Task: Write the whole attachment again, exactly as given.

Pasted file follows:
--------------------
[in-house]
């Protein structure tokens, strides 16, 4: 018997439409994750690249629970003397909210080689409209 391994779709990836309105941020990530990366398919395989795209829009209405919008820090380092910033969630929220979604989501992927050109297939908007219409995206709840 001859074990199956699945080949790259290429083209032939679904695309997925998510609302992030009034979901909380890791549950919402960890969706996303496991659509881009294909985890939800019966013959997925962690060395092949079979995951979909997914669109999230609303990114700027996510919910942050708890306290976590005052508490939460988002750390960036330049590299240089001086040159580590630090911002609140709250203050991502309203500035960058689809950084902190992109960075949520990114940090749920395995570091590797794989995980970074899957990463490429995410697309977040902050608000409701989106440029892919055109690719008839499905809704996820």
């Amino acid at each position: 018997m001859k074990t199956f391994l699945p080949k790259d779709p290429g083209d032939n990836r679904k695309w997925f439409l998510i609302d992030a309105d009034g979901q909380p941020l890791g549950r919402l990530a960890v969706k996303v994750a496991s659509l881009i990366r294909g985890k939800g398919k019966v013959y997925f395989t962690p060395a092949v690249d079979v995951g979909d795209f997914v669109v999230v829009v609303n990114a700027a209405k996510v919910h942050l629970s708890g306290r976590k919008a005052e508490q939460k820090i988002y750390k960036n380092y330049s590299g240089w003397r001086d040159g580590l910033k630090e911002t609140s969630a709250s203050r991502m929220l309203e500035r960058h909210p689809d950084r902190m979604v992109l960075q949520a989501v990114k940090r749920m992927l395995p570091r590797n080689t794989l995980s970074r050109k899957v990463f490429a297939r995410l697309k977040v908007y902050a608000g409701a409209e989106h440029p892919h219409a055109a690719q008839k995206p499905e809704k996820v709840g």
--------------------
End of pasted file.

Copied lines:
[in-house]
């Protein structure tokens, strides 16, 4: 018997439409994750690249629970003397909210080689409209 391994779709990836309105941020990530990366398919395989795209829009209405919008820090380092910033969630929220979604989501992927050109297939908007219409995206709840 001859074990199956699945080949790259290429083209032939679904695309997925998510609302992030009034979901909380890791549950919402960890969706996303496991659509881009294909985890939800019966013959997925962690060395092949079979995951979909997914669109999230609303990114700027996510919910942050708890306290976590005052508490939460988002750390960036330049590299240089001086040159580590630090911002609140709250203050991502309203500035960058689809950084902190992109960075949520990114940090749920395995570091590797794989995980970074899957990463490429995410697309977040902050608000409701989106440029892919055109690719008839499905809704996820």
């Amino acid at each position: 018997m001859k074990t199956f391994l699945p080949k790259d779709p290429g083209d032939n990836r679904k695309w997925f439409l998510i609302d992030a309105d009034g979901q909380p941020l890791g549950r919402l990530a960890v969706k996303v994750a496991s659509l881009i990366r294909g985890k939800g398919k019966v013959y997925f395989t962690p060395a092949v690249d079979v995951g979909d795209f997914v669109v999230v829009v609303n990114a700027a209405k996510v919910h942050l629970s708890g306290r976590k919008a005052e508490q939460k820090i988002y750390k960036n380092y330049s590299g240089w003397r001086d040159g580590l910033k630090e911002t609140s969630a709250s203050r991502m929220l309203e500035r960058h909210p689809d950084r902190m979604v992109l960075q949520a989501v990114k940090r749920m992927l395995p570091r590797n080689t794989l995980s970074r050109k899957v990463f490429a297939r995410l697309k977040v908007y902050a608000g409701a409209e989106h440029p892919h219409a055109a690719q008839k995206p499905e809704k996820v709840g």